‘This issue is so ’80s’: Thousands rally in support of same-sex marriage ban in N.C.

From WRAL (Watch video of the entire rally below)

GARY D. ROBERTSON  |  Associated Press

RALEIGH, N.C. — The chatter over a proposed constitutional amendment to ban gay marriage in the state constitution rose Tuesday as thousands of conservative Christians rallied to urge the Legislature to vote on it now that its Republican leaders are open to the idea after Democrats blocked it for years.

State Capitol Police estimated about 3,500 people participated in the marriage amendment rally behind the Legislative Building and organized by the Forsyth County-based Return America group. Visitors carried placards, American and Christian flags and listened to local ministers and nationally known speakers in conservative Christian circles argue voters are restless to cast yes or no votes for the amendment.

North Carolina is the only Southeastern state that hasn’t approved an amendment restricting marriage to one man and one woman. Thirty states have voted to allow that restriction in their state constitutions.

“It’s time. It’s time, North Carolina, it’s time,” Tony Perkins, president of the Family Research Council, told a cheering crowd on the Halifax Mall. “It’s time to protect from those in Washington and those activist judges who are willing to aid those who want to redefine and ultimate destroy marriage.”

Earlier Tuesday, several ministers and a rabbi explained their opposition to the amendment in a separate news conference. They said passing the amendment would make gays, lesbians, bisexual and transgendered people second-class citizens by siding with the religious views of what they call a minority of citizens and deny them the ability to love whom they choose.

“This extreme legislation will only cause needless pain and suffering,” said the Rev. T. Anthony Spearman of Clinton Tabernacle AME Zion Church in Hickory. “At a time when legislators should be chopping away at unemployment rates and searching for ways to build a budget that would befriend the poor and marginalized, legislators are choosing to advance this divisive social agenda.”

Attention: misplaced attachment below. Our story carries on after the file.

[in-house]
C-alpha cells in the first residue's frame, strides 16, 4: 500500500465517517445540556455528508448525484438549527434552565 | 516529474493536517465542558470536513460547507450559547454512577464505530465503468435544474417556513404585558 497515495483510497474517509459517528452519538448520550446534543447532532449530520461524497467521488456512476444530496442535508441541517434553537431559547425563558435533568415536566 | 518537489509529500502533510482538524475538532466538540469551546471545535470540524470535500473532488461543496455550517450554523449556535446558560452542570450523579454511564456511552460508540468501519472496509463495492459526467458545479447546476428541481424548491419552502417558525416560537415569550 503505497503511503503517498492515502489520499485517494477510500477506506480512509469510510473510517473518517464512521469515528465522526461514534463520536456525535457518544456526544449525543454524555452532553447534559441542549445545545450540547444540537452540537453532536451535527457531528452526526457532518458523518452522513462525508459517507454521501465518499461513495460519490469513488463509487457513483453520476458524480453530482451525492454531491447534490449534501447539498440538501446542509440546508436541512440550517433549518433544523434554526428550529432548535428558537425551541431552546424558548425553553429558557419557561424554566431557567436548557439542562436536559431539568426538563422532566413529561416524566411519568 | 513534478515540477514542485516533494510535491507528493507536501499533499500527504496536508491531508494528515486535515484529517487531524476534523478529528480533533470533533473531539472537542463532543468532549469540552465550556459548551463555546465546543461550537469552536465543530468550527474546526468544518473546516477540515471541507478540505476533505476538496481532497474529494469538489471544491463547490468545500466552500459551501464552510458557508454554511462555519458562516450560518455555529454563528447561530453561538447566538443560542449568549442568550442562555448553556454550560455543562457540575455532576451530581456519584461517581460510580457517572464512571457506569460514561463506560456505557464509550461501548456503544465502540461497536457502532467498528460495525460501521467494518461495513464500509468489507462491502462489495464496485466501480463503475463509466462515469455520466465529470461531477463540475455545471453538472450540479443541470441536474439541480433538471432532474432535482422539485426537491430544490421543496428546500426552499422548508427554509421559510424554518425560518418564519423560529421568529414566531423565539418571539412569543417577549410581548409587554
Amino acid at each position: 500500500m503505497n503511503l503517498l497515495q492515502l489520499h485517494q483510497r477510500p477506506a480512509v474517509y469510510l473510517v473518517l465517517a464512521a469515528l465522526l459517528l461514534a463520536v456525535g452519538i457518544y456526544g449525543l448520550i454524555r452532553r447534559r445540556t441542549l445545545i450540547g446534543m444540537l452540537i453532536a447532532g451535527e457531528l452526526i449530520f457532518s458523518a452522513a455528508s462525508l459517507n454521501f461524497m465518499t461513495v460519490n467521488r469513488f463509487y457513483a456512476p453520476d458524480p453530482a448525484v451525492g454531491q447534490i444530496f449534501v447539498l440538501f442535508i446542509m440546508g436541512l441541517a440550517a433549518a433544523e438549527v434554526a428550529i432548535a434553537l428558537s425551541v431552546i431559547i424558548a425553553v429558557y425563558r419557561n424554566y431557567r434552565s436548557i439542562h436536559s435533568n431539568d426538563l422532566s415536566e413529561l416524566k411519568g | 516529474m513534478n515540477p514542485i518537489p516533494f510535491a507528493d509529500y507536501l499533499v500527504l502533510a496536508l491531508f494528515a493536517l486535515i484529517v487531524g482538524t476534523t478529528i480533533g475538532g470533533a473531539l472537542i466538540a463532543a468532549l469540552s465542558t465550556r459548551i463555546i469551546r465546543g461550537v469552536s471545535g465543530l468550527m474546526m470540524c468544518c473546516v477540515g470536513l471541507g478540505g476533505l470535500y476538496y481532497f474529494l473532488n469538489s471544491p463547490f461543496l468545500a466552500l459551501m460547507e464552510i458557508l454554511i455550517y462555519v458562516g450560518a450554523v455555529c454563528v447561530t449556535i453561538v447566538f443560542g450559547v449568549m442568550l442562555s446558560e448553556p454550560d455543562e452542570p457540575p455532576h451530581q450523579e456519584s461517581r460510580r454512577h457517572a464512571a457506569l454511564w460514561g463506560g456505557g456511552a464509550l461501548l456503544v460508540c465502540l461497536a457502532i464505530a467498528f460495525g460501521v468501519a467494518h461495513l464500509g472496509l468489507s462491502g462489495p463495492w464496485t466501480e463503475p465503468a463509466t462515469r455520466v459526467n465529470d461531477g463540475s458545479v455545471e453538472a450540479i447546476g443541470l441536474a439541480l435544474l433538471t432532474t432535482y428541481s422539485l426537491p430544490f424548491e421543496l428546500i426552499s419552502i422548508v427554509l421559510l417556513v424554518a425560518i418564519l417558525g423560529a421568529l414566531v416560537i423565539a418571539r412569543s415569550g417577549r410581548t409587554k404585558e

North Carolina state law already identifies a valid marriage as one “created by the consent of a male and female person.” However, supporters of the ban contend an amendment would better protect traditional marriage from court challenges by same-sex couples married legally in five states and the District of Columbia.

About a dozen lawmakers were introduced at the rally, including two key House Republicans who said the question would be heard in the Legislature in 2011.

“It will get done this year,” House Majority Leader Paul Stam, R-Wake, told the crowd.

Senate leader Phil Berger, R-Rockingham, said later he also expected the amendment to be considered soon, either in the current session or in an extra session later that would examine proposed constitutional amendments.

Return America’s recent biennial rallies had fallen on the deaf ears of Democrats who led the General Assembly in one or both chambers for more than a century. They wouldn’t consider Republican-penned amendments and were allied with gay rights groups that argue an amendment would emboss discrimination permanently into state law.

That changed when the GOP won both chambers in the Legislature last fall. Three-fifths of the members in the House and Senate would have to approve the amendment in order for it to be on the November 2012 ballot, the date for a pair of bills that have been introduced. Some Democrats would be needed in the House to meet the three-fifths threshold. Some have co-sponsored previous measures.

A simple majority would be required in the statewide referendum.

The Senate version of the constitutional amendment also could deny same-sex partners other benefits such as visitation rights in hospitals and health insurance, according to Ian Palmquist of the gay rights group Equality North Carolina.

Amendment opponents could be helped by changing attitudes about homosexuality. Supporters point to surveys showing more than 70 percent like the amendment, but a 2009 Elon University Poll showed about half of North Carolina adults oppose one. And a February Elon poll showed more than half of North Carolina residents now support some form of legal recognition of same-sex couples.